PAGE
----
Most code we write – be it production or test – has non-functional requirements:

As an example, unit tests should …

  • not take longer than 10 ms
  • not interact with the file system
  • not make use of a database
  • not waste time waiting for something

With this post I will demonstrate how to check one of these requirements using JUnit 5. For this I will implement an extension to measure the execution time of tests and throw an exception in case a test runs longer than 10 ms.

In the callback method beforeTestExecution the current time is stored in nanoseconds. We use nanoseconds because System.currentTimeMillis() is not precise enough when our threshold is in the low milliseconds.

This value is used as the start timestamp in afterTestExecution. Here we calculate the difference between now and when the test started to get it’s exact duration, or at least as close as we can get it. If this duration is higher than 10 milliseconds, we throw an exception stating the rule and the actual duration of the test.

To use this rule we can write a test like this:

But since it is more than likely that we will implement some other rules in the future, we should come up with a better solution than declaring each rule for each test class. Luckily JUnit 5 offers composite annotations which allow us to do the following:

For each test class annotated with @ApplyUnitTestConstraints, all the specified extensions will be loaded. This means we can add rules later, without having to change any of the tests.

Of course this implementation of the rule is rather simple. It is not configurable, a fixed threshold of 10ms might be prone to false positives, and we might want to be a little bit more lenient with throwing an exception.

So the final rule could look a little more like this:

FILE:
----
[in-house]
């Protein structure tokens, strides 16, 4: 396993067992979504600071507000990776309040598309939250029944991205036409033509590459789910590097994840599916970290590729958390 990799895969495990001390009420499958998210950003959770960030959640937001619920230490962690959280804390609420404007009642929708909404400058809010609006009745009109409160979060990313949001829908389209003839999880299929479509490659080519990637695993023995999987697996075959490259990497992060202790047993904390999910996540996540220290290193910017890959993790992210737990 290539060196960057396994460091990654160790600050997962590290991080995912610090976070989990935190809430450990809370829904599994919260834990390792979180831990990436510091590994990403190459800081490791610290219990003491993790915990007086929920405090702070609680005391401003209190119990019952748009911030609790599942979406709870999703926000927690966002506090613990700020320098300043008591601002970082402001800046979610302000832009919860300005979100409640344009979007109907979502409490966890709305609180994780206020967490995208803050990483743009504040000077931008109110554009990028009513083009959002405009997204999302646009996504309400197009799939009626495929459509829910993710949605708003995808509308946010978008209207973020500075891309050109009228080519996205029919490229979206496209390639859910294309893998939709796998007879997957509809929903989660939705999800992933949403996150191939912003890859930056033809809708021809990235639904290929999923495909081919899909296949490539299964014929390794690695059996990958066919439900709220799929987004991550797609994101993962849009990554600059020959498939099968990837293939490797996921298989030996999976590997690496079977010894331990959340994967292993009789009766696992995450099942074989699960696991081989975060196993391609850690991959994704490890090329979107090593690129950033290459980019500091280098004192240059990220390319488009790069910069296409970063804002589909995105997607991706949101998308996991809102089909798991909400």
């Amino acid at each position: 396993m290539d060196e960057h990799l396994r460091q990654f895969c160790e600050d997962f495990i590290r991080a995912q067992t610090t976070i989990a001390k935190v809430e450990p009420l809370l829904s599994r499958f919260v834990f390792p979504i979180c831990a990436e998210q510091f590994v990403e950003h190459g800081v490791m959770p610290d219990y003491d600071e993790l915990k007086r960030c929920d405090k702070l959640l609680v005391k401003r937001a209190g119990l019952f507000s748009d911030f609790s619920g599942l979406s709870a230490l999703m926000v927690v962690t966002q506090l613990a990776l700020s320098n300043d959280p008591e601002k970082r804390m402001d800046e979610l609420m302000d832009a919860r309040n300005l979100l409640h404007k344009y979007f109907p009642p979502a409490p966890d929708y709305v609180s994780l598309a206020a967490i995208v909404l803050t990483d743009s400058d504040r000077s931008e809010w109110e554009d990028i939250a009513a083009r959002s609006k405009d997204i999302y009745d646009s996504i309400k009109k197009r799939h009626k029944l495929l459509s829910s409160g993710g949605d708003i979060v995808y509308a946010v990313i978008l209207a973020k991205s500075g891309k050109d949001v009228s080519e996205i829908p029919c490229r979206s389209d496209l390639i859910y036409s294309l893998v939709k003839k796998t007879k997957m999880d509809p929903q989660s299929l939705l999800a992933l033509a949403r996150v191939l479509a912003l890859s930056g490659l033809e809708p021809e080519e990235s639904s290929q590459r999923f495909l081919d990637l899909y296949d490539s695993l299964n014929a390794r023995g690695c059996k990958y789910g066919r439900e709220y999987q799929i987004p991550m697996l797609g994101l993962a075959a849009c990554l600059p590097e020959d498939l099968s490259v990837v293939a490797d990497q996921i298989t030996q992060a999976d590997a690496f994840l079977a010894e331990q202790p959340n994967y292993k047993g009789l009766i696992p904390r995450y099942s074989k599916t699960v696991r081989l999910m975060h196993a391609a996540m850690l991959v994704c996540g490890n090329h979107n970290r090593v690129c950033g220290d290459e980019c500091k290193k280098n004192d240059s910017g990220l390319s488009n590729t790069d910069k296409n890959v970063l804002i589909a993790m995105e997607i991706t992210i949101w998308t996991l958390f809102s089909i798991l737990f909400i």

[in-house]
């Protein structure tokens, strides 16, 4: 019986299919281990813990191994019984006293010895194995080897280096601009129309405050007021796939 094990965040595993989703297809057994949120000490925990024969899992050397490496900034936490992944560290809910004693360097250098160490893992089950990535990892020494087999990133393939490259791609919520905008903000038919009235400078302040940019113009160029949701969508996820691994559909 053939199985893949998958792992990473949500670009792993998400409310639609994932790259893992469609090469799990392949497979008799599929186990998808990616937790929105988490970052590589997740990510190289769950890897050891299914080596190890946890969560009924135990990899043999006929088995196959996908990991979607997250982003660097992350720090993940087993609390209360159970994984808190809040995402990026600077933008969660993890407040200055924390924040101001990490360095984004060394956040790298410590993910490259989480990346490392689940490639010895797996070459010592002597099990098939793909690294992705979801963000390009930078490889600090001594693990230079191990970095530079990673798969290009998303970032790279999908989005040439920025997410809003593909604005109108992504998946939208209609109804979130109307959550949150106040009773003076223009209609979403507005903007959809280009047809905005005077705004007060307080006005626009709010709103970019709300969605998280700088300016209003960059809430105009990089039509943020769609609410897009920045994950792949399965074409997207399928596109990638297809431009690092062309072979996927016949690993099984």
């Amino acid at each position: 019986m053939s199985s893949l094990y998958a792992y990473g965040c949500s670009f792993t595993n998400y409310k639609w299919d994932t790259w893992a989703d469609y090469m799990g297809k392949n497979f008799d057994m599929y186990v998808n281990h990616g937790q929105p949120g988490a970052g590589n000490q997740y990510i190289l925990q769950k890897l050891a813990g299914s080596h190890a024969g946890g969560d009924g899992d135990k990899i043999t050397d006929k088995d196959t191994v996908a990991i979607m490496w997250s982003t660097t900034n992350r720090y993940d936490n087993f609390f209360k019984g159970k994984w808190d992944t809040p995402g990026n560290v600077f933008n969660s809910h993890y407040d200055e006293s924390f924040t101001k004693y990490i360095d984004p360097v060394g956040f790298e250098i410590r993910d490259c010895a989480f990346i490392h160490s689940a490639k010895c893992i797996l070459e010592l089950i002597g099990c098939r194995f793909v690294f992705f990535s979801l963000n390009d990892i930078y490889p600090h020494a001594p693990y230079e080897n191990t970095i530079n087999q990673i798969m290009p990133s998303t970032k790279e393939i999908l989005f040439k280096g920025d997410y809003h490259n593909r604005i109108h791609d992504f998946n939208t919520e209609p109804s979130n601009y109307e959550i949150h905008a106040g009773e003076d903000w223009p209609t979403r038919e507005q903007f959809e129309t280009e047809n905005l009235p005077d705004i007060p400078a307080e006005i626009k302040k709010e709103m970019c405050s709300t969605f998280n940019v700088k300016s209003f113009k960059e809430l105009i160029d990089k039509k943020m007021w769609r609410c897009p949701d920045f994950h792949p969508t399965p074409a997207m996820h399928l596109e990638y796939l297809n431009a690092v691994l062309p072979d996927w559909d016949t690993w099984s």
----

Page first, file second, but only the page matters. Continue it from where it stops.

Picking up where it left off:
In this version of the rule, we define three thresholds:

  • WARNING logged for tests that run longer than 10 ms
  • ERROR logged for tests that run longer than 25 ms
  • EXCEPTION thrown for tests that run longer than 50 ms

Each of those thresholds can be overridden via system properties.

Where to go from here?

This is of course only one of many possible rules we could implement to create an early warning system for our tests. But why limit ourselves to rules?

If we change our @ApplyUnitTestConstraints annotation to a more generic @UnitTest, we introduced categorization to our test suite. This allows us to apply specific extensions and properties to certain types of test.

As an example: Unit tests often make use of mocks. Now we could write a simple extension to setup our mock objects for all unit test:

We could also add @Tag("unit-tests") to our @UnitTest annotation in order to allow for the selective execution of ‘all unit tests’ via command line or in a certain build phase.

With JUnit 5 and extension the possibilities are endless!

As always, you can check out the source code for this post on GitHub.

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